I was mostly struck by how I felt for the little kiddos who are affected by the recommendations in the article. Let’s take Marijean Jaggers whose experience is highlighted in the first paragraph:
Marijean Jaggers cringes when she thinks about the time she strapped her vomiting 4-year-old daughter into the backseat of their car, gave her a towel and a bowl and then drove 45 minutes to her office to pick up work she had to turn in that day. ‘My husband was out of town. I’d been up all night and my priorities were completely jumbled,’ recalls Jaggers of St. Louis. Halfway there, she came to her senses, called the office, and asked them to email the files to her at home instead. The message from the boss? ‘He said I needed to find back-up child care when my kids got sick and that I should get my ass into work.’
I was saddened by several things: first, the feeble child who needs her mom and instead has to deal with the harried frenzy of figuring out how to dump the child off somewhere so the mom can go please her boss. Let’s be honest, is that mom who is worried about her child, going to be productive at work ? Not really. Also, what messages are we sending to our children when we aren’t there for them when they need us ? How many children are being forced to go to school when they’re sick because mom needs to go to work ? A solution in the article was, of course, more outsourcing of our children: sick-child day care. A franchise with 9 locations called Get Well Station has a pediatric nurse where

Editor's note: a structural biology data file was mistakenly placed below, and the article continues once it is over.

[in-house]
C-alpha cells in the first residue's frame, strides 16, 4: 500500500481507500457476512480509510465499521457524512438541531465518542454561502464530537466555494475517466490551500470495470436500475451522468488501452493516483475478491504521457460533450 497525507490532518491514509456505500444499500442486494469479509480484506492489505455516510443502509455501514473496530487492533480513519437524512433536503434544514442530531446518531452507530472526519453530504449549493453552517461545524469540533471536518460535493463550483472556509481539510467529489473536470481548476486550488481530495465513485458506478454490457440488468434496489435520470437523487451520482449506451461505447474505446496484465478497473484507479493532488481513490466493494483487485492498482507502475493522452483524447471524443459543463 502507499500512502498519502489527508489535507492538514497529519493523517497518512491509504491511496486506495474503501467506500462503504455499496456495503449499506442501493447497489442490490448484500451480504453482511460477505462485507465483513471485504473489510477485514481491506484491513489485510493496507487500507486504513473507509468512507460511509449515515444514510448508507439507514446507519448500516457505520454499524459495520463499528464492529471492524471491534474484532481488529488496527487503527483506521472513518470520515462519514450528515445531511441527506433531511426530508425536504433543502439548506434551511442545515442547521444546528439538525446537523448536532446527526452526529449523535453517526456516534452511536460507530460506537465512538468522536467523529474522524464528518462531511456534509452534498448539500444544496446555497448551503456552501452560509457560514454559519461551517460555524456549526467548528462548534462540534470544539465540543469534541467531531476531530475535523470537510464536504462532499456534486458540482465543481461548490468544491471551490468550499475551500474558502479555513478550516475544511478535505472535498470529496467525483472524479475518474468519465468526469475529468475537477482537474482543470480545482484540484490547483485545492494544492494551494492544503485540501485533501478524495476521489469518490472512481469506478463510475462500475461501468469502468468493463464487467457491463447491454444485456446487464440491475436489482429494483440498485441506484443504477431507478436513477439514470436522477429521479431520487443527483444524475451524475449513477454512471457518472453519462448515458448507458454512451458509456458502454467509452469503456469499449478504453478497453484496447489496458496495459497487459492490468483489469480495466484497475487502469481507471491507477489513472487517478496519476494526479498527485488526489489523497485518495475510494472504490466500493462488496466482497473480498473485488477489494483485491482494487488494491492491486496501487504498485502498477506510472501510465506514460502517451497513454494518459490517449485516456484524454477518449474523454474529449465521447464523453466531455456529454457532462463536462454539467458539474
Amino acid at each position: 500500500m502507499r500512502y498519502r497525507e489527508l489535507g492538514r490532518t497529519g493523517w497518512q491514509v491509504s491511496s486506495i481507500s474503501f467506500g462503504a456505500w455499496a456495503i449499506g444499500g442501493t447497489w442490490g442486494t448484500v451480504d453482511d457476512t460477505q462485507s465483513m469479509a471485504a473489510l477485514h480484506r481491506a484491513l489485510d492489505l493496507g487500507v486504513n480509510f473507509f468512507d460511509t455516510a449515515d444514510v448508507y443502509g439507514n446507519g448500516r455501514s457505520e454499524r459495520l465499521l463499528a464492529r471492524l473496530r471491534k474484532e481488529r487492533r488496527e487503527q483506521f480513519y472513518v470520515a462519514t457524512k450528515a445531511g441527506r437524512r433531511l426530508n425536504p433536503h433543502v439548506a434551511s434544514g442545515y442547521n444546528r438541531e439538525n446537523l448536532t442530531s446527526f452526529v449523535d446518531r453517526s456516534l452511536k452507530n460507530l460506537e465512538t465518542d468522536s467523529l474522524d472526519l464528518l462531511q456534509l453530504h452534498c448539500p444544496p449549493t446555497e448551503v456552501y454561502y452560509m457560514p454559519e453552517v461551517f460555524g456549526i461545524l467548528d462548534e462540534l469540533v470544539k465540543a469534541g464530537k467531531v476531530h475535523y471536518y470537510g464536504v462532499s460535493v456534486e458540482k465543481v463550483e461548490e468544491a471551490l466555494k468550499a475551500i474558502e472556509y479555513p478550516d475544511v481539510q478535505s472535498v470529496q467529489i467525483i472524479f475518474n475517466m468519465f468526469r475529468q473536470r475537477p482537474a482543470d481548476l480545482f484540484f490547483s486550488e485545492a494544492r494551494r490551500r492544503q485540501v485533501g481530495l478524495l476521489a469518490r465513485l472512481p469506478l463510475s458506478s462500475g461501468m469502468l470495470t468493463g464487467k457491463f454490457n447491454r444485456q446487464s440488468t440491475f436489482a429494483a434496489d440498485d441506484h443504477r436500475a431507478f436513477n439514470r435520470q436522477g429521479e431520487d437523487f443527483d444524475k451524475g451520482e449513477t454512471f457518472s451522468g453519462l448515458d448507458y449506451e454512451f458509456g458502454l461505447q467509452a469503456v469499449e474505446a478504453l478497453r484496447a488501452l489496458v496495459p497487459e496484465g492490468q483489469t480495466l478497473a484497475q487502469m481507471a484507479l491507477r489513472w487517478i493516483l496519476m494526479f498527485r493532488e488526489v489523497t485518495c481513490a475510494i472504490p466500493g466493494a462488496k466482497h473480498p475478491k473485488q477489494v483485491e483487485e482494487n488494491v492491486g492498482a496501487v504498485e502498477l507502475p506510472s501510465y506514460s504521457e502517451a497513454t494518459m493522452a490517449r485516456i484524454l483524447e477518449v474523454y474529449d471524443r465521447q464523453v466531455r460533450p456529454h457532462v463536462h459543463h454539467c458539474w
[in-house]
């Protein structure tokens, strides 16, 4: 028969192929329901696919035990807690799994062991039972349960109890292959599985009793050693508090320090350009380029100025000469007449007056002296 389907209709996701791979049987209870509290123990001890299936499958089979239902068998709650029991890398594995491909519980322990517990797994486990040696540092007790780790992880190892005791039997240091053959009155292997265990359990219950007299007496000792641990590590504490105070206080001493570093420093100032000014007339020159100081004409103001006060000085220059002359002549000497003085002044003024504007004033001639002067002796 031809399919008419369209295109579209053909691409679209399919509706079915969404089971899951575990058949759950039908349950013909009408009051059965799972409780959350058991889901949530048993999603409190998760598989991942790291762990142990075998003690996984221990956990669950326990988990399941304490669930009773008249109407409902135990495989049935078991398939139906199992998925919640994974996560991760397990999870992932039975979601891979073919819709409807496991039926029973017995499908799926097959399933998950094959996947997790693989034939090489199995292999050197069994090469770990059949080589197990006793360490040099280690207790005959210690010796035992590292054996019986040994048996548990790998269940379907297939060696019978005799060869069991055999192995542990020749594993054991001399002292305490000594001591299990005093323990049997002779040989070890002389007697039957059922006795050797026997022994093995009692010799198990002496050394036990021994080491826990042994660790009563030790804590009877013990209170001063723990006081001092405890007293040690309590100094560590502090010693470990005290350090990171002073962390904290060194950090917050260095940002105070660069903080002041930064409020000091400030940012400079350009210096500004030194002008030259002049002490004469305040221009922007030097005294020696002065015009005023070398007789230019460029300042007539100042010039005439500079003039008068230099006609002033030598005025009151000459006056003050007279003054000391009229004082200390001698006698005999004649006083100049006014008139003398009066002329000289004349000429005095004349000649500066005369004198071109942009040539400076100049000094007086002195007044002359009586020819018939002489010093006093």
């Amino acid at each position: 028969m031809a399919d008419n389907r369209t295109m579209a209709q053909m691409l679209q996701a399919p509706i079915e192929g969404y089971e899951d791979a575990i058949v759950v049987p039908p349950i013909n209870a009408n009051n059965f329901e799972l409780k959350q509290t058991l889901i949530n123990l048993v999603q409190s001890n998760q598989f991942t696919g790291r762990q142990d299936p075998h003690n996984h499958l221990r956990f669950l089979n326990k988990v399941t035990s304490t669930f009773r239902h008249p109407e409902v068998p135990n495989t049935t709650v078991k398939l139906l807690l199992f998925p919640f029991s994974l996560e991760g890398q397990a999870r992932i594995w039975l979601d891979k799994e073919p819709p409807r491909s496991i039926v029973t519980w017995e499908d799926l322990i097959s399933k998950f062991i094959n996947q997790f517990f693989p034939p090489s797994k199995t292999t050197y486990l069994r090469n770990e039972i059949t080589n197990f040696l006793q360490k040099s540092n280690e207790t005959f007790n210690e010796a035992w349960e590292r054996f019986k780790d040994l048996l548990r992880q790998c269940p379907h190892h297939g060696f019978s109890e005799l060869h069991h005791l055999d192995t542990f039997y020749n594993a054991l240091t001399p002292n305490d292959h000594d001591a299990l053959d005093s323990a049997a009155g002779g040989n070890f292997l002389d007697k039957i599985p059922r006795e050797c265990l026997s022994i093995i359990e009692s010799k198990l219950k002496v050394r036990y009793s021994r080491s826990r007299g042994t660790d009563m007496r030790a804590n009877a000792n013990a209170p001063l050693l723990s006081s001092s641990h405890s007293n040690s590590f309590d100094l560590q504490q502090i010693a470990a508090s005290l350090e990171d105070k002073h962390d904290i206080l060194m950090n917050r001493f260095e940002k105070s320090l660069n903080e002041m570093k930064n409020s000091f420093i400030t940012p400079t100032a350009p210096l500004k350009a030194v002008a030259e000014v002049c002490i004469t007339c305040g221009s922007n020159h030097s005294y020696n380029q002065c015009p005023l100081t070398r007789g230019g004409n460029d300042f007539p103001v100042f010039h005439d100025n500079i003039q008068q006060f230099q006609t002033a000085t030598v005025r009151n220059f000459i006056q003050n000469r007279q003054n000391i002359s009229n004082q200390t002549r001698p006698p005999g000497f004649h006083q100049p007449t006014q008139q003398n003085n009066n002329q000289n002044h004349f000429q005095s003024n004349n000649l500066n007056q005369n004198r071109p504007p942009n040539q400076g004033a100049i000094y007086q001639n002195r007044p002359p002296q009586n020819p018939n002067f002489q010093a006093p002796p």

kids are cared for in separate rooms according to illness. Each is equipped with a reverse ventilation system so no one has to worry that a child with, say, a broken leg, will catch the flu.
Mom’s: Is this really what you want for your little kiddos ? Were you taken to a sterile environment like a hospital when you had the flu or did your mom let you sleep in your own bed or better yet on the couch with your comforter with the tv on? Perhaps she even watched The Price is Right with you in between dusting and making your chicken soup. Those kind of memories are priceless.
Are we really better off than we were when the boomers were born into families twice the size of today and mom stayed home. 50 years ago mom stayed home to nurse her 2 month old whereas now mom pumps in the bathroom at work and watches her newborn on her computer at work. The daycare camera delivers her pictures of her 6 week old over the internet similar to security footage from a 7 Eleven. Is this the result we American women were hoping for when we thought about having a child ? I just don’t see how we can be better off with our children being outsourced at every chance….even when they’re sick ? As working women strive to be more like men, they are treating their role of mother as a nuisance that needs to be eliminated.